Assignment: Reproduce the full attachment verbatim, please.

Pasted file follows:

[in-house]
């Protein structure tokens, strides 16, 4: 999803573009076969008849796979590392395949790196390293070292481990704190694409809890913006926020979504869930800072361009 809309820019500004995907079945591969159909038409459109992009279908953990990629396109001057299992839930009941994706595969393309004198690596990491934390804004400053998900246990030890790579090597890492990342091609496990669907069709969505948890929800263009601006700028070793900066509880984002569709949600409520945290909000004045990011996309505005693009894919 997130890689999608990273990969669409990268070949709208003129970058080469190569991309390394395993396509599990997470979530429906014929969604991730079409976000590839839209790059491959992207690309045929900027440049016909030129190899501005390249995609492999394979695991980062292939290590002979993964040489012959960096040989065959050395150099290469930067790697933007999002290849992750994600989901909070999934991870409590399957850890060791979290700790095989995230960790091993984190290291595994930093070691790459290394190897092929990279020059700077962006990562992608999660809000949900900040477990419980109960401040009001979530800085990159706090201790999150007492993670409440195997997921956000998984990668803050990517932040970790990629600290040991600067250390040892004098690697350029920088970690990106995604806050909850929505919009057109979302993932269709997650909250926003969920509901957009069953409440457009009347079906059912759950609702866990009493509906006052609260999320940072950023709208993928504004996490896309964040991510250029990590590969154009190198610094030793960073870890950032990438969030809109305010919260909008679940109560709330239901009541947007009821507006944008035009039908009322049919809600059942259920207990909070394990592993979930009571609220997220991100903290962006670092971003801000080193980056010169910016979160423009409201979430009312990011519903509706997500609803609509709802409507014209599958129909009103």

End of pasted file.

[in-house]
């Protein structure tokens, strides 16, 4: 999803573009076969008849796979590392395949790196390293070292481990704190694409809890913006926020979504869930800072361009 809309820019500004995907079945591969159909038409459109992009279908953990990629396109001057299992839930009941994706595969393309004198690596990491934390804004400053998900246990030890790579090597890492990342091609496990669907069709969505948890929800263009601006700028070793900066509880984002569709949600409520945290909000004045990011996309505005693009894919 997130890689999608990273990969669409990268070949709208003129970058080469190569991309390394395993396509599990997470979530429906014929969604991730079409976000590839839209790059491959992207690309045929900027440049016909030129190899501005390249995609492999394979695991980062292939290590002979993964040489012959960096040989065959050395150099290469930067790697933007999002290849992750994600989901909070999934991870409590399957850890060791979290700790095989995230960790091993984190290291595994930093070691790459290394190897092929990279020059700077962006990562992608999660809000949900900040477990419980109960401040009001979530800085990159706090201790999150007492993670409440195997997921956000998984990668803050990517932040970790990629600290040991600067250390040892004098690697350029920088970690990106995604806050909850929505919009057109979302993932269709997650909250926003969920509901957009069953409440457009009347079906059912759950609702866990009493509906006052609260999320940072950023709208993928504004996490896309964040991510250029990590590969154009190198610094030793960073870890950032990438969030809109305010919260909008679940109560709330239901009541947007009821507006944008035009039908009322049919809600059942259920207990909070394990592993979930009571609220997220991100903290962006670092971003801000080193980056010169910016979160423009409201979430009312990011519903509706997500609803609509709802409507014209599958129909009103």